Covid-19: Government will belatedly publish recommendations for protecting ethnic minoritiesBMJ 2020; 369 doi: https://doi.org/10.1136/bmj.m2390 (Published 12 June 2020) Cite this as: BMJ 2020;369:m2390
The UK government will belatedly publish recommendations for protecting minority ethnic groups from covid-19, amid claims that parliament was misled about the existence of additional material produced alongside a much criticised1 review by Public Health England (PHE).
The announcement came after Raj Bhopal, a professor of public health at Edinburgh University, told BBC News2 that proposals to safeguard ethnic minorities were laid out in a separate 64 page document that PHE asked him to review four days before it published its main report on 2 June.
Bhopal said that the additional document contained recommendations and evidence from 4000 people and organisations and had “every hallmark of a [government] report ready to go to the press.” But PHE did not publish recommendations with its report, prompting anger amid claims that the government had removed3 and ignored4 evidence submitted by stakeholders.
On 4 June the equalities minister, Kemi Badenoch, told parliament that PHE did not make recommendations because it was unable to do so. Bhopal suggested that the government had misled parliament by failing to disclose that recommendations existed or that a second report on the impact of covid-19 on minority ethnic groups had been produced.
He said, “The public has expressed a great deal of disappointment, as well as the people who were part of this consultation, asking, ‘Where have our voices gone?’”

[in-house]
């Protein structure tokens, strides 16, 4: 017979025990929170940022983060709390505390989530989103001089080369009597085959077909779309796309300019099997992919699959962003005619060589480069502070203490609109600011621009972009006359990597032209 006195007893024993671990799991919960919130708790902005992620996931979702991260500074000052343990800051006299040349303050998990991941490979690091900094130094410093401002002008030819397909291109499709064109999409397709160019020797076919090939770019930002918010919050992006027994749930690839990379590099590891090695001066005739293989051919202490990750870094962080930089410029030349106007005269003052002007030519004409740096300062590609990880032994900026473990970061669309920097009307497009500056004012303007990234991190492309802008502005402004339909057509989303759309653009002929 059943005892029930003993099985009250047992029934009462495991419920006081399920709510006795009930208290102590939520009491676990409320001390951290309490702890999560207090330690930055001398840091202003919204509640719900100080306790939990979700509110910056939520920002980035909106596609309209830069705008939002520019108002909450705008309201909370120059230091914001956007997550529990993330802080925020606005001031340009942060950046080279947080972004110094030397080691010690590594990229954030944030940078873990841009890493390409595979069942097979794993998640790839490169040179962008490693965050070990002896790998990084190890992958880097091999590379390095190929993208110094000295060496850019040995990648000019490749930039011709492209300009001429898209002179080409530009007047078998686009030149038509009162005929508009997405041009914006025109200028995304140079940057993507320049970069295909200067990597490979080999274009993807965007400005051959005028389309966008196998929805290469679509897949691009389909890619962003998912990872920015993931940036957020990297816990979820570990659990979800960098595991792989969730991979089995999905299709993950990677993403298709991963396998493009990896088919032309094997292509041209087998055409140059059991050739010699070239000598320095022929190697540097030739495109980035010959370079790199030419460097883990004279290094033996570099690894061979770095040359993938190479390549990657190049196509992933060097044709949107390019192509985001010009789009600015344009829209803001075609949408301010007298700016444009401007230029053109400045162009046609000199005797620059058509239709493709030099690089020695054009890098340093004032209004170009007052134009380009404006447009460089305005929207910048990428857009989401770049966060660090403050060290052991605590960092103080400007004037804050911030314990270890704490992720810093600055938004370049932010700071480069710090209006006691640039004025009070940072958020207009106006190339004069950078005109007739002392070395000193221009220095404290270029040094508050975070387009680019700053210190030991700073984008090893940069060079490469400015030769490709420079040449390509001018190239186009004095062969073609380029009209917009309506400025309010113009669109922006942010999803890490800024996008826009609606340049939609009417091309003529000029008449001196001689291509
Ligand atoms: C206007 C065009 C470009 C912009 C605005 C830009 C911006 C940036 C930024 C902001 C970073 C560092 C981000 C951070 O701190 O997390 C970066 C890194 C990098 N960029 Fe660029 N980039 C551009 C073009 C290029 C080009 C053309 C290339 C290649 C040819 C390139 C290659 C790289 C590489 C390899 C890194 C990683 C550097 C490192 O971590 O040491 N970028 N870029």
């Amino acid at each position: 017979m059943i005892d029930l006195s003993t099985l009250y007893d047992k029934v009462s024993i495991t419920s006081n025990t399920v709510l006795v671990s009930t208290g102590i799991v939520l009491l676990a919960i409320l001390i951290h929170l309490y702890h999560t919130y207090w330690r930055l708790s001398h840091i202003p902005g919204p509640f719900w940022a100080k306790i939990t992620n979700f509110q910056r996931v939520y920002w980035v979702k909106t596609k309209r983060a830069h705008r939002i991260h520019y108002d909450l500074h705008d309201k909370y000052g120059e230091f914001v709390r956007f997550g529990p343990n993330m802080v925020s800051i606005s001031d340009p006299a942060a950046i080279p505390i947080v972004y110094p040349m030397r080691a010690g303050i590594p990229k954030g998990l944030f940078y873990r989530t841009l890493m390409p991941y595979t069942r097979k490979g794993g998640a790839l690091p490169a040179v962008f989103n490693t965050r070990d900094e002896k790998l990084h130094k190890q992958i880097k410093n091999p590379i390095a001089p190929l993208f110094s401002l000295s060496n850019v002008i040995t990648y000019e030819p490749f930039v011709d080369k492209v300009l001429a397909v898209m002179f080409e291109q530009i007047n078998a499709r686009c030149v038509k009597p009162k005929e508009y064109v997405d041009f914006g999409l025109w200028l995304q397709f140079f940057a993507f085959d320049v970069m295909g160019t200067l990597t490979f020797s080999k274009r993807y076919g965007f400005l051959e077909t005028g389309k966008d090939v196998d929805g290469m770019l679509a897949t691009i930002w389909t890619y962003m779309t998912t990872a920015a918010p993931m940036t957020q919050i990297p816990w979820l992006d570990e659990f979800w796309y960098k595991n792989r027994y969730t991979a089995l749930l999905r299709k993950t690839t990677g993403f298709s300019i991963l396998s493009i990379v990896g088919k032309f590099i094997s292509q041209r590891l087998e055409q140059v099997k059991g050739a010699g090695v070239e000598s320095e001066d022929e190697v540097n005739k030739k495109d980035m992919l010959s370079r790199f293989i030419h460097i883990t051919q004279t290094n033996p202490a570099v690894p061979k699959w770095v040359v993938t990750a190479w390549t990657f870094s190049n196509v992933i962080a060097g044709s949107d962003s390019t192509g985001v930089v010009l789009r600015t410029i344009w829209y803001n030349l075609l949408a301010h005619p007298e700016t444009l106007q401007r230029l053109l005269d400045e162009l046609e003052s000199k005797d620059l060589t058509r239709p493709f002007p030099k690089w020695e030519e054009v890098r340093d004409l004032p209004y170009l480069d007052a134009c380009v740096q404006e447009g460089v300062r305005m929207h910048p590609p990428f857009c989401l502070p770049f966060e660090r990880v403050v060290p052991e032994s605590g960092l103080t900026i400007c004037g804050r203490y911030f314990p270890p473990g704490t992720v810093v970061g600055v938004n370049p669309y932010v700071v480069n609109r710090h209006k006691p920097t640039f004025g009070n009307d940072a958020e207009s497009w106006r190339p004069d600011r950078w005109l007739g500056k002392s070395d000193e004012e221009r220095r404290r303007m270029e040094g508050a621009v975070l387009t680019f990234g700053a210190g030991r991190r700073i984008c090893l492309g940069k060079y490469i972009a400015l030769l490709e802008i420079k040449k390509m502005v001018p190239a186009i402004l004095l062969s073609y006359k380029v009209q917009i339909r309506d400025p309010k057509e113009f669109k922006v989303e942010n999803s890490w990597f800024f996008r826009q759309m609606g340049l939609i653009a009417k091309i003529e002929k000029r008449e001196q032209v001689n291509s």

PHE has said that the recommendations will be published and submitted to ministers next week. A spokesperson said, “The government commissioned PHE to conduct an epidemiological review to analyse how different factors can impact on people’s health outcomes from covid-19. This was published in full on 2 June.
“In parallel, Professor [Kevin] Fenton, on PHE’s behalf, engaged with a significant number of individuals and organisations within the BAME [black and minority ethnic] community to hear their views, concerns, and ideas about the impact of covid-19 on their communities. We recognise this important contribution, and the interest it has generated, and will formally submit the final version to the minister next week and publish it at the same time.”
But the Royal College of Physicians of Edinburgh said it was “deeply concerned” that the government had failed to acknowledge the existence of recommendations or a second report. The college’s president, Angela Thomas, said that ministers must be “open and honest” about claims that recommendations were withheld from the public domain.
“Given recent events relating to racism and racial equality, it is incredibly important that the government is transparent with the public,” she said. “The government must ensure that the second PHE report is made available to the public soon, so that they can scrutinise its recommendations.”
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